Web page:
Hamra (Beqaot), Za'tara (Tapuah)

Observers: 
Daphne Banai (reporting), Guests: Yehudit Avidor (Yesh Din), Rajaa Natour (CWp) Translation Tal H.
10/11/2015
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Morning

10:30 Za-atara (Tapuach Junction) Checkpoint
As we arrived, traffic was seen only from the south towards Huwwara and Nablus, and not a single car in the opposite direction. At the car park numerous Border Policemen were seen, but none on the road, and cars were not being inspected. We realized there was a blockage somewhere and proceeded to move towards Huwwara. Some minutes later, we encountered a long and crowded line of cars. Later we were told by a friend from Burin that in the past few days Road 60 near Huwwara is being frequently blocked by the army, whether because of stone-throwing or just so, without any apparent reason. The checkpoint at Tapuach Junction is superfluous because the road is strewn with temporary roadblocks anyway, vehicles can be stopped and inspected any time and routine life disrupted anywhere between Nablus and Ramallah. Near the turnoff to Beita village we see a checkpoint with 5 soldiers pointing their weapons at vehicles, and there are already concrete blocks and a watchtower – not temporary but rather a permanent infrastructure.

 

Maale Efrayim Checkpoint is unmanned both in the morning, and in the afternoon on our way back (16:30).

Military maneuvers / expulsion
Last Monday (9.11) inhabitants of Homsa hamlet living near Bekaot settlement were ordered to evacuate their homes for many hours, nearly all night. They were issued an additional order to evacuate once more on Thursday November 5 from 6 a.m. until midnight, and on Monday, Wednesday and Thursday this week at the same hours. Where will people go on these winter days (Thursday is forecast with storms and rains), with their children, elderly and flocks? From the road we saw numerous army units, tanks and armored cars near the vineyards of Bekaot, but the dirt road there was so flooded with water from the recent downpours that we could not travel it to get to Homsa.

Withholding of water supply / expulsion

En Al Hilwa (Umm Jamal) – the tractor that was confiscated on September 16, 2015 (by means of a some written note which did not contain any personal identifying name and number of the confiscating official) has not yet been returned in spite of efforts made by Hanna Barag and Buma Inbar. The owner has not even been told what he must do in order to get his tractor back. When it was confiscated, he was told by the official that “until you get out of here, you and your family, we shall come and take all of your possessions!” This is the second time this tractor has been confiscated (a month earlier, in the middle of the seething month of August, both the tractor and water tanker were confiscated and returned only 3 weeks later and after paying a 4,500 NIS fine). The tractor serves Sliman to bring water for his 13-person family and to the family of his brother, equally large (nearly all are small children), as well as to his elderly mother , hundreds of sheep and goats and several camels.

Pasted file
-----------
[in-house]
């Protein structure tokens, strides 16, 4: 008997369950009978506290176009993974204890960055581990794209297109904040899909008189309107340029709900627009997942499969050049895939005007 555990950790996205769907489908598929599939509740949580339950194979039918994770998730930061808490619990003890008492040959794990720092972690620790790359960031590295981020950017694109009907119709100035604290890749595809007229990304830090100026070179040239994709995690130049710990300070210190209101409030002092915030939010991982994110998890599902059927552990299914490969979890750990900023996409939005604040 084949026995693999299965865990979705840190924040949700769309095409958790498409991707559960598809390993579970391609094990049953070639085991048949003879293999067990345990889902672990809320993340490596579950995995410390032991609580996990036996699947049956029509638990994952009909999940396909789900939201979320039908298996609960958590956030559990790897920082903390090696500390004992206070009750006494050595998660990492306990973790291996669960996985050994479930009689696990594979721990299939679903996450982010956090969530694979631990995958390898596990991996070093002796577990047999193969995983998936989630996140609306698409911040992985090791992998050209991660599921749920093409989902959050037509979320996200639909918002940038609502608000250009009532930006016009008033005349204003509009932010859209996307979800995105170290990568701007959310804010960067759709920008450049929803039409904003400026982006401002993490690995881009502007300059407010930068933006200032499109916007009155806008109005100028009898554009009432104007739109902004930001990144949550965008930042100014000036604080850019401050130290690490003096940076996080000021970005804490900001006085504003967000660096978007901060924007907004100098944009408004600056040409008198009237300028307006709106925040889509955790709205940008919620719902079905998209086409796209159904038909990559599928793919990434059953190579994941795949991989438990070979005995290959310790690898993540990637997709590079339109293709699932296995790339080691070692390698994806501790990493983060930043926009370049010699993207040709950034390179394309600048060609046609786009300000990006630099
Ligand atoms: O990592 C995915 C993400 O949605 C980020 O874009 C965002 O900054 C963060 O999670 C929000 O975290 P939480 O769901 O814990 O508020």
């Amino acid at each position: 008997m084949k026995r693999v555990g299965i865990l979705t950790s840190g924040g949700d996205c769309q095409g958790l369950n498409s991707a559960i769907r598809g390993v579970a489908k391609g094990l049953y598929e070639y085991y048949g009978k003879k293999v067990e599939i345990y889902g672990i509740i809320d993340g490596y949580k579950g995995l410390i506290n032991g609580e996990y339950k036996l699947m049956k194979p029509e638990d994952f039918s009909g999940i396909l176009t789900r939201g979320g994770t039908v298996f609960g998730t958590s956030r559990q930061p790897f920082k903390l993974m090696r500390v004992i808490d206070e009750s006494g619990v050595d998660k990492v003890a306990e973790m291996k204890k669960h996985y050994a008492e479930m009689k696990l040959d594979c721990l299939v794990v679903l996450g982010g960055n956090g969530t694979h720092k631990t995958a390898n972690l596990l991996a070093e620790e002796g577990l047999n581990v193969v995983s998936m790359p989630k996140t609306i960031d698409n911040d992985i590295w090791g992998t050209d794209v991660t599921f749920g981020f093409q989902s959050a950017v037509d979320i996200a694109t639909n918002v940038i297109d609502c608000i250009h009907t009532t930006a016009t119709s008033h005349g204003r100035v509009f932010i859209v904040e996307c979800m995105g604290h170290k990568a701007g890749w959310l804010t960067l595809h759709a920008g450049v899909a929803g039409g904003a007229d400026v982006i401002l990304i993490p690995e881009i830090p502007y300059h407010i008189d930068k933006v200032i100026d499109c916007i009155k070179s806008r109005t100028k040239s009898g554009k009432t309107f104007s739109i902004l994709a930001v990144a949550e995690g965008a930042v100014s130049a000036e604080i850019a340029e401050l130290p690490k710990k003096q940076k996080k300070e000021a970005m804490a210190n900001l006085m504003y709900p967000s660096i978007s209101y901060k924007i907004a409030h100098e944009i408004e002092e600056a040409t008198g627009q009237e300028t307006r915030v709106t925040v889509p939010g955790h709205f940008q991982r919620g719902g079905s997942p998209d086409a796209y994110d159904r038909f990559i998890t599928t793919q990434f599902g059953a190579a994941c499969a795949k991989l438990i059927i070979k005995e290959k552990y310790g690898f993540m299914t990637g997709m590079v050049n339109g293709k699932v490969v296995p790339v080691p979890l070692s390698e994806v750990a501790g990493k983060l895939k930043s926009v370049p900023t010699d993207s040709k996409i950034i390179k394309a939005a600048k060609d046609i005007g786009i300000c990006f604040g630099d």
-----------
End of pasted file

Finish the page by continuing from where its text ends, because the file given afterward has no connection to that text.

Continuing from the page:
Bekaot (Hamra) Checkpoint

One lane is STILL blocked to traffic by plastic obstacles, and the only lane functioning causes serious delays for Palestinians who must use this checkpoint on their way from the Jordan Valley to Nablus and back. On our way there (12:15) 3 vehicles stood waiting to cross. On our way back, 15:30, there were many cars in long waiting lines both on the eastern and western sides of the checkpoint (10-20 cars). A hostile woman-soldier approached us, stating we were not allowed to stand at the checkpoint.l She warns us not to speak with Palestinians because our standing on the road there is not safe. Finally, before she and her mate turn to leave, she says, “Okay, stnd there, hopefully you’ll have a riot. Enjoy”. By her tone we could assume this was no good wish. I have never witnessed a riot at Bekaot (hamra) Checkpoint!

A truck driver told us that often at night the soldiers close off this checkpoint for several hours, whereas it is supposed to be open 24 hours a day. Because they feel like it. Because no one will complain. One of the drivers told us he is very scared to cross the checkpoint – he feels that any wrong word or movement on his part and the soldiers might shoot to kill!